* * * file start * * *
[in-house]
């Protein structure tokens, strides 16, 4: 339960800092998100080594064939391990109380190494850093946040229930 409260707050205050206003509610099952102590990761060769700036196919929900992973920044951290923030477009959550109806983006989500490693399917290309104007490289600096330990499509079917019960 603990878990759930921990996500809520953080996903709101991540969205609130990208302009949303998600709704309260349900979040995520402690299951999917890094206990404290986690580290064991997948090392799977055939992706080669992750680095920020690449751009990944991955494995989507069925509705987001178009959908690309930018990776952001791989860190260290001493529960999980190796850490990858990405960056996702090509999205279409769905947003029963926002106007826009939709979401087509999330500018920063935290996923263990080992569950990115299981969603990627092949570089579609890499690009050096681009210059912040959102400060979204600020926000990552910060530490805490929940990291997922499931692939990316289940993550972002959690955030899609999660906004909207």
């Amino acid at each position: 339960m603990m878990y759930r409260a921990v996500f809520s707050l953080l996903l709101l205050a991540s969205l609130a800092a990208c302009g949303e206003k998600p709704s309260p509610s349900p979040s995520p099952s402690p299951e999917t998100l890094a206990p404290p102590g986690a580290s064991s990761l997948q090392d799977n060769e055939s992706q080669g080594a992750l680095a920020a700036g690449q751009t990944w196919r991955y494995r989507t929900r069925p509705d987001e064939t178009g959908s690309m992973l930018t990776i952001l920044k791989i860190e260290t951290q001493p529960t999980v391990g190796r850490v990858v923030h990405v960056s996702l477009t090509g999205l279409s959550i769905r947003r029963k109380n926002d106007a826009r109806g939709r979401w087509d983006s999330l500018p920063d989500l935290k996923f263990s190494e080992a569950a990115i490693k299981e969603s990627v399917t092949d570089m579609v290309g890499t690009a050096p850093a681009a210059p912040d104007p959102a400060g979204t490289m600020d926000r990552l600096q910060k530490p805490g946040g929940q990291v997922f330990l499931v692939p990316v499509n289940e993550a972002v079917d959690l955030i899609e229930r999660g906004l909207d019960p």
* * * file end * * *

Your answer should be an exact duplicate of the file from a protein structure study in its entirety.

[in-house]
């Protein structure tokens, strides 16, 4: 339960800092998100080594064939391990109380190494850093946040229930 409260707050205050206003509610099952102590990761060769700036196919929900992973920044951290923030477009959550109806983006989500490693399917290309104007490289600096330990499509079917019960 603990878990759930921990996500809520953080996903709101991540969205609130990208302009949303998600709704309260349900979040995520402690299951999917890094206990404290986690580290064991997948090392799977055939992706080669992750680095920020690449751009990944991955494995989507069925509705987001178009959908690309930018990776952001791989860190260290001493529960999980190796850490990858990405960056996702090509999205279409769905947003029963926002106007826009939709979401087509999330500018920063935290996923263990080992569950990115299981969603990627092949570089579609890499690009050096681009210059912040959102400060979204600020926000990552910060530490805490929940990291997922499931692939990316289940993550972002959690955030899609999660906004909207």
């Amino acid at each position: 339960m603990m878990y759930r409260a921990v996500f809520s707050l953080l996903l709101l205050a991540s969205l609130a800092a990208c302009g949303e206003k998600p709704s309260p509610s349900p979040s995520p099952s402690p299951e999917t998100l890094a206990p404290p102590g986690a580290s064991s990761l997948q090392d799977n060769e055939s992706q080669g080594a992750l680095a920020a700036g690449q751009t990944w196919r991955y494995r989507t929900r069925p509705d987001e064939t178009g959908s690309m992973l930018t990776i952001l920044k791989i860190e260290t951290q001493p529960t999980v391990g190796r850490v990858v923030h990405v960056s996702l477009t090509g999205l279409s959550i769905r947003r029963k109380n926002d106007a826009r109806g939709r979401w087509d983006s999330l500018p920063d989500l935290k996923f263990s190494e080992a569950a990115i490693k299981e969603s990627v399917t092949d570089m579609v290309g890499t690009a050096p850093a681009a210059p912040d104007p959102a400060g979204t490289m600020d926000r990552l600096q910060k530490p805490g946040g929940q990291v997922f330990l499931v692939p990316v499509n289940e993550a972002v079917d959690l955030i899609e229930r999660g906004l909207d019960p």